NIOSH makes big effort on small particles

June 20, 2006
Many federal and international bodies are striving to identify and conduct research to fill data needs in connection with the health and safety implications of nanotechnology.

Many federal and international bodies are striving to identify and conduct research to fill data needs in connection with the health and safety implications of nanotechnology (see this issue’s cover story, p. TK). The National Institute for Occupational Safety and Health (NIOSH) has distinguished itself in nanotechnology research, particularly as needs arise with respect to worker health and safety. In 2004, NIOSH established the NIOSH Nanotechnology Research Center (NTRC) to coordinate research across the Institute. Its vision is for “safe nanotechnology by delivering on the Nation’s promise — safety and health at work for all people through research and prevention.”

One of the ways NIOSH is delivering on its promise is via  “Approvals to Safe Nanotechnology: An Information Exchange With NIOSH.” This useful document, which is available online at and summarized below, is intended to raise awareness of  “potential safety and health concerns from exposure to nanomaterials.” It addresses current and future research needs essential to understanding “the potential risks that nanotechnology may have to workers.” Chemical Processing readers are urged to review the document and to contribute their thoughts, research, and stewardship development to NIOSH to spark information exchange.

An overview

The information exchange provides a useful overview of nanoparticles’ toxicity and control, and interim recommendations on occupational safety and health practices in the production and use of nanomaterials. Importantly, the recommendations address the key components of occupational safety and health, including monitoring, engineering control, personal protective equipment, occupational exposure limits, and administrative controls. The document uses a hazard-based approach to risk assessment and control. Finally, it facilitates an information exchange between NIOSH and interested third-parties, and thus potentially could greatly contribute to the exchange of useful information to stakeholders on ways to identify and control risk to workers in conjunction with engineered nanoscale substances.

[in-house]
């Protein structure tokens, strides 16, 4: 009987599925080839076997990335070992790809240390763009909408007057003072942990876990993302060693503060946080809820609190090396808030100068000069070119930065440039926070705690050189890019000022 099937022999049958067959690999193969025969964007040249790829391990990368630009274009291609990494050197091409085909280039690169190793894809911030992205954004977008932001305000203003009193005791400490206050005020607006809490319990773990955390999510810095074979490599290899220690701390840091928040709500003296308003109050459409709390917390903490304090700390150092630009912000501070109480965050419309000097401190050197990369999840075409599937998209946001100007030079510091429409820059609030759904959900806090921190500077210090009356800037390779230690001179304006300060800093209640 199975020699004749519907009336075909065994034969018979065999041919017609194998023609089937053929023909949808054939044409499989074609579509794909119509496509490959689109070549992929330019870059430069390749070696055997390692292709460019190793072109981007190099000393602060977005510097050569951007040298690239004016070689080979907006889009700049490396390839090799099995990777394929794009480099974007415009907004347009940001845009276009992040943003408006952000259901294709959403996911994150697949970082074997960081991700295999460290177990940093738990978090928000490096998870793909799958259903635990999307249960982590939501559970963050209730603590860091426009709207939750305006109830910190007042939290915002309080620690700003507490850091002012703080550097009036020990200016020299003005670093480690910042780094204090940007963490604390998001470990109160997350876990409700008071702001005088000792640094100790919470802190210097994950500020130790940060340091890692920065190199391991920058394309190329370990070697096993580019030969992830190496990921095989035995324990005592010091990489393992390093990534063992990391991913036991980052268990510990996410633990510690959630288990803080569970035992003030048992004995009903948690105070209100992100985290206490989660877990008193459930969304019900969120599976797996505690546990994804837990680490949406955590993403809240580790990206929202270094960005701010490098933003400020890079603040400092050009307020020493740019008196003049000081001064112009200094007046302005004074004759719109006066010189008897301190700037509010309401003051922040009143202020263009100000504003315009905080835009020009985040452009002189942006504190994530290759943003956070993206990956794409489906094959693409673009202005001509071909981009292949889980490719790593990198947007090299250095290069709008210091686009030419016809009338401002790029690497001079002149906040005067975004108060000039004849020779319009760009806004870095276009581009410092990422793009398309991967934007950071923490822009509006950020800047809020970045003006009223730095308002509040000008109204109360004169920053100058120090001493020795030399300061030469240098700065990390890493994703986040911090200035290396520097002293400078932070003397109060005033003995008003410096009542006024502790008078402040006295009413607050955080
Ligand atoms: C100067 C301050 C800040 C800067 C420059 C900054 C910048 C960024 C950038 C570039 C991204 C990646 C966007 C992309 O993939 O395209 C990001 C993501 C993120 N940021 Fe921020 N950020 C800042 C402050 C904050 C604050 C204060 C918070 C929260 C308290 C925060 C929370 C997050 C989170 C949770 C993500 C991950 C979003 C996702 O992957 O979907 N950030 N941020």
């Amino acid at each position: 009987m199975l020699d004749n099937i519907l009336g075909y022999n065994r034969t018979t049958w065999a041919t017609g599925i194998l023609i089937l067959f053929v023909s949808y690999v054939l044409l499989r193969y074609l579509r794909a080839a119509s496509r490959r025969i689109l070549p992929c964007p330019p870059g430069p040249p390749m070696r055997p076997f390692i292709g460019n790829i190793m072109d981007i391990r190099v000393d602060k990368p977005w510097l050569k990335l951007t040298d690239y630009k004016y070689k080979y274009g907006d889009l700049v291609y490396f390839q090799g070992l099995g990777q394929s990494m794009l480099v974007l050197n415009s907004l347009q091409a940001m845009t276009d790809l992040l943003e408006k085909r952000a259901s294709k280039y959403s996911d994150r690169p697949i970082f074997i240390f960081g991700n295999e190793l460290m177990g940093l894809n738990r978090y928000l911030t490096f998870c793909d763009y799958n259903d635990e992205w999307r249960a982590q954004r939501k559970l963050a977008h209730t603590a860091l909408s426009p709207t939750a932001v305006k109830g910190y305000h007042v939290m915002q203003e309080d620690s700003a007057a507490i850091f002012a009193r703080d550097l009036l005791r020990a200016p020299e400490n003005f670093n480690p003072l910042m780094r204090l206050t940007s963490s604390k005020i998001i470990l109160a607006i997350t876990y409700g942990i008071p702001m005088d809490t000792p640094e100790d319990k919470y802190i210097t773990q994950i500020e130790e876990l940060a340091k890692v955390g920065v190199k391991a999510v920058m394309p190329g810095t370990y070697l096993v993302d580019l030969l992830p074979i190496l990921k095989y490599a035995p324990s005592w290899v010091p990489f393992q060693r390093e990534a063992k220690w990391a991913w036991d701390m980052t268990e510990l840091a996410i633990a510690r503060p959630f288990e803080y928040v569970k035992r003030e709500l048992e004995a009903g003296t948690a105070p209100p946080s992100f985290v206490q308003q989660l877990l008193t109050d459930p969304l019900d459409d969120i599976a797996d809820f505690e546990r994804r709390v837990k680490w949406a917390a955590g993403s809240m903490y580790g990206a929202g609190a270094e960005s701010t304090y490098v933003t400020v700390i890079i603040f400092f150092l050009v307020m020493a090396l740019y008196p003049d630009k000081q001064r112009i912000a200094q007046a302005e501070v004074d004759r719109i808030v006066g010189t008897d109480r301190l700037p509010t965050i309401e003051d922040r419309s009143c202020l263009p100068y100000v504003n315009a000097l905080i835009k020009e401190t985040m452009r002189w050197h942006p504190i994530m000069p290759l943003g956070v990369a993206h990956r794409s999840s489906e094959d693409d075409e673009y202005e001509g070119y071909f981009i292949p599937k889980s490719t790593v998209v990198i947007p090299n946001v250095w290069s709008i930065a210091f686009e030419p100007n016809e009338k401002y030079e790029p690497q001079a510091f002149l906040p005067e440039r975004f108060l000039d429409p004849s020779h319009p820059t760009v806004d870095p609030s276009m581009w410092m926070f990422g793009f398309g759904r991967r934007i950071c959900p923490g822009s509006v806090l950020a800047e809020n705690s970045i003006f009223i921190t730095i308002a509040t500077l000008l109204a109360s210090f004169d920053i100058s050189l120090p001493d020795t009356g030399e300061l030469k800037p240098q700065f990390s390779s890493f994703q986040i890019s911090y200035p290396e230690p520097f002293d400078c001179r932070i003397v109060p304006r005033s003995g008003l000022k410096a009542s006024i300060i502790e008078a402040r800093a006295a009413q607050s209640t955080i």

Organizationally, the document first describes  [provides a useful overview is over-used]key routes of exposure to nanoscale materials, as well as the health effects seen in animal studies associated with exposure to various types of engineered nanoparticles under certain circumstances. The document then provides an overview of potential safety hazards posed by engineered nanomaterial, including fire and explosion and catalytic reactions.

The document next offers a number of useful and thoughtful considerations for entities working with engineered nanomaterials. These include measures to limit occupational exposure to nanoscale materials and various factors affecting exposure to nanomaterials.

Two of the most useful and critically important sections of the Information Exchange are Exposure Assessment and Characterization and Exposure Control Procedures. These sections give a succinct and current overview of means to monitor workplace exposures. NIOSH offers a sampling strategy which readers may find valuable.

The exposure-control-procedures discussion is useful and well-written. While cautioning that there is limited information about the health risks associated with occupational exposures to nanoscale materials, the document urges stakeholders to embrace precautionary work protections and to tailor control procedures to mitigate potential exposures. Engineering controls, work protection, personal protective clothing, and respiratory protection also are all addressed. Table 1 in the document provides a summary of air purifying particulate respirators, including pricing information, which is understandably somewhat dated, but nonetheless useful.  Information on the cleanup of nanomaterial spills also is reviewed.

If you are engaged in any way in the manufacture, use, distribution, or disposal of engineered nanoscale materials, the Information Exchange is a must read. NIOSH urges readers to share information to facilitate the prompt and comprehensive consideration of all pertinent aspects of workplace safety. Chemical Processing readers are urged to assist NIOSH in the laudable goal, and share information with interested others as appropriate.

By Lynn Bergeson, regulatory editor. She is managing director of Bergeson & Campbell, P.C., a Washington, D.C.-based law firm that concentrates on chemical industry issues. Contact here at [email protected]. The views expressed herein are solely those of the author. This column is not intended to provide, nor should be construed as, legal advice.

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